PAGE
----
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Video Poker could increase campus problems

Mon, 03 Sep 2012 09:38:00 CDT
By: Charlie Schlenker

Adding video poker gambling to alcohol as Bloomington and Normal are close to doing is a recipe for college student problems. That's according to researcher Cindy Kerber. The professor at the Mennonite College of Nursing at ISU says alcohol fueled decision making is not good decision making, especially since automatic teller machines are in many bars.

"Even small amounts of alcohol have been shown to increase the risky bets. Unfortunately then the students might find the next day that they have less money on their account than they did the day before."

She says video terminal gambling is also problematic.

"It's faster moving and it's continuous. And those two factors seem to make it more addictive than other forms of gambling, lottery tickets or playing bingo., Video lottery gambling has been referred to as the crack cocaine of gambling."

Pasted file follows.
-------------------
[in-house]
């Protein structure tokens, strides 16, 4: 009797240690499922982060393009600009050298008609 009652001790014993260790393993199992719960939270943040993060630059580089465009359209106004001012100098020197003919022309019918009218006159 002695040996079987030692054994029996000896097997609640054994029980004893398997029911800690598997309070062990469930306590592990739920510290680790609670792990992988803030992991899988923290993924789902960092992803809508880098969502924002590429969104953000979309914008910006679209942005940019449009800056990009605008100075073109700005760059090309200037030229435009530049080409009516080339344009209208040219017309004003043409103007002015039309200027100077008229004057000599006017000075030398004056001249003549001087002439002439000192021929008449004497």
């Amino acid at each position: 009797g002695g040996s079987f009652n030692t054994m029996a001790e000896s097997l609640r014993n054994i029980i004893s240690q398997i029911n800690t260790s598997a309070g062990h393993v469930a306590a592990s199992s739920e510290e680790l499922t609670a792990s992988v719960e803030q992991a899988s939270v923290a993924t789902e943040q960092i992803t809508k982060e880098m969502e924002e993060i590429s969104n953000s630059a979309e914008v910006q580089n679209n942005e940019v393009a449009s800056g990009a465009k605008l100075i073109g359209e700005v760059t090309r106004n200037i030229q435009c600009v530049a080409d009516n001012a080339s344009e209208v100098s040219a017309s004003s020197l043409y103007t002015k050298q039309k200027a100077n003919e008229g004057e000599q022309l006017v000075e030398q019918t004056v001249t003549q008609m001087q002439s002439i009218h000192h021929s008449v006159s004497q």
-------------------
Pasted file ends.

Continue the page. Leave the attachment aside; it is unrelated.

Kerber says in other states, this has caused more problems among college students than other segments of the population.

"Because the video lottery terminals have been placed in bars near college campuses and the combination of alcohol and video gambling causes an increased amount of time at the machine and riskier bets."

There's also evidence that college students are more at risk regardless of the form of gambling.

"College students are two to three times more likely to develop gambling pathology than adults in the general population."

And she says student athletes are at even higher risk for problems.

She says admissions to Iowa gambling treatment centers increased 28% in the two years after video lottery terminals came into that state. Kerber says that trend caused Iowa to ban the machines again. Kerber says bankruptcy rates among non gamblers are about 5%. Among problem gamblers bankruptcies rise to 11%. And for pathological gamblers, 20% file court papers for financial wipeouts. She says some states have found introducing lotteries reduced consumer spending and economic activity in other sectors. And she says the spread of gambling availability outside casino enclaves makes it hard to avoid.

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